"I will never again a BlackBerry ..."
Riding in an elevator the other day, I heard this conversation:
First man: "Wow, is that the new BlackBerry?"
Second man: "Yes, I love it."
First man: "I'll never be one of those things. If I do, I will never stop your e-mail."
Herein lies the problem. For some reason, we have changed our workflow to believe that e-mail communication is the most important and highest priority for focusing ourTime. It is as if we are all customer service representatives, whose sole job is to respond to communication by e-mail.
To deal with lots of information about the age of the workers their daily routines as if the best way to achieve their goals is the swift completion of the e-mails. This is just so busy at work, of course. The sampling has shown that less than 20% of all e-mail volume actually feasible. 80% is noise.
Apart from the obvious problem of being busy, but not effective (effective areperform work that will help you achieve your goals) is hyper-responsive is an affront to those who interact with you. For example, take this out of office notice of a very senior corporate officer, "I will be away from my computer for the next two hours. I will answer your e-mail when I return."
I could not believe that I read this message. This manager is training all around her, she is hyper-responsive to the communication by e-mail. CertainlyCorporate America does not have all of us in the customer service representatives via e-mail tool?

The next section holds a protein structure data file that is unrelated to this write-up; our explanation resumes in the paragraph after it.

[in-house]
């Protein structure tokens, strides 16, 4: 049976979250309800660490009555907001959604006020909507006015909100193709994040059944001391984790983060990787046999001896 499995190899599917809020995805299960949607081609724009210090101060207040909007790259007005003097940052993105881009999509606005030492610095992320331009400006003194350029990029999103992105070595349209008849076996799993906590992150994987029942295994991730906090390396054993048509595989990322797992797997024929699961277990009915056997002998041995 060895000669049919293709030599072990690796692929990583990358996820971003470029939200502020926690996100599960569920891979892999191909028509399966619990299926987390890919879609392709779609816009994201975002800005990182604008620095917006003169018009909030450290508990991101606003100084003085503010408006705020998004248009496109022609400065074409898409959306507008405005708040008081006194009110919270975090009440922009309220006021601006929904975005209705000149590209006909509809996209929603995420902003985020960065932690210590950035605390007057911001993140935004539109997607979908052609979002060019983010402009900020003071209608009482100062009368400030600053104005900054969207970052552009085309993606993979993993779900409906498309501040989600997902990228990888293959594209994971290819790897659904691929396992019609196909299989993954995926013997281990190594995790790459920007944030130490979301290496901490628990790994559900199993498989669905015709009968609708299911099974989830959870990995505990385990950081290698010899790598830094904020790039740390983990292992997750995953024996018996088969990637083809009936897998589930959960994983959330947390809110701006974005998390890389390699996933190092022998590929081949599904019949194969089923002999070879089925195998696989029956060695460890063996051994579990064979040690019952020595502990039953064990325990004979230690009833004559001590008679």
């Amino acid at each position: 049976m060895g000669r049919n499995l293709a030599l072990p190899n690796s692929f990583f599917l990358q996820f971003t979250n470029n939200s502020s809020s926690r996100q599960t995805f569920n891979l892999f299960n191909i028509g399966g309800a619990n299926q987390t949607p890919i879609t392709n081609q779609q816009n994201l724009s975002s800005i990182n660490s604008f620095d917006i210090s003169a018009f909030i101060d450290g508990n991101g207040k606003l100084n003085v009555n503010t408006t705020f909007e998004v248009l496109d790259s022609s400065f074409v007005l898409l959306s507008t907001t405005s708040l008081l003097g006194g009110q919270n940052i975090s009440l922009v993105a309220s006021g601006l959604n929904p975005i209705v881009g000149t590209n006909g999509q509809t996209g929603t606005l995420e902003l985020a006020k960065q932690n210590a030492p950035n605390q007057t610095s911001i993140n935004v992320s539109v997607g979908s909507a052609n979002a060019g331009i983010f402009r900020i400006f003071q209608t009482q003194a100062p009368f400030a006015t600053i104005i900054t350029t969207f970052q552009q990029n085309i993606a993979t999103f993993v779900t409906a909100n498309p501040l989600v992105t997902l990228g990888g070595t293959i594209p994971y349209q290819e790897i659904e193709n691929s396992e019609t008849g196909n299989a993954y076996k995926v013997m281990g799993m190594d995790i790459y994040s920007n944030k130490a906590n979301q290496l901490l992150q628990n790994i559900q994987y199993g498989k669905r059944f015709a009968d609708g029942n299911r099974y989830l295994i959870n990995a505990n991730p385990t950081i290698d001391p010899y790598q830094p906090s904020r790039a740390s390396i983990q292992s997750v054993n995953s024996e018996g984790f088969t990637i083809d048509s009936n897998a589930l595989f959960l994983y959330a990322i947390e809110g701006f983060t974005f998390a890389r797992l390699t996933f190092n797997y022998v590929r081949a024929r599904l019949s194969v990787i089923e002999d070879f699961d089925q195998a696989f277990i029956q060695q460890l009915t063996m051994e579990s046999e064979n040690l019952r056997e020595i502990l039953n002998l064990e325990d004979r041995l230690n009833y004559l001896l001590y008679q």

As you can imagine, "What's wrong with this approach can - Heads of State and Government will respond quickly." Yes, that's true, but they should also be active and deliberate in their actions - not reactive. Provides e-mail traffic to dictate your focus and use of your time is a very reactive state and, frankly, not good for proactive leadership Bode.
The man whoFear of a BlackBerry actually has another problem to contend with: his personal responsibility for a good choice with the use of time and energy to make to achieve its goals. To blame the technology is an excuse for not accepting responsibility for your own actions.
Here's the solution:
Accept that you are responsible for how you use your time and energy to
Knowing that you have the power to decide to get involved when, with technology
Set limitsTo facilitate access to technology - for e-mail I recommend three visits per day, morning, noon and late afternoon
Turn on the devices when you are with people - people with a higher priority than technology
Concentrate on one thing at a time
Technology was good for our country and our economy. It can be very good for your life if it used properly. The key is to use the technology to serve you, not vice versa. For this you need to deliberateDeciding when to engage, with technology, so that it aids in your performance, what is most important in your life. You own it does not do you have.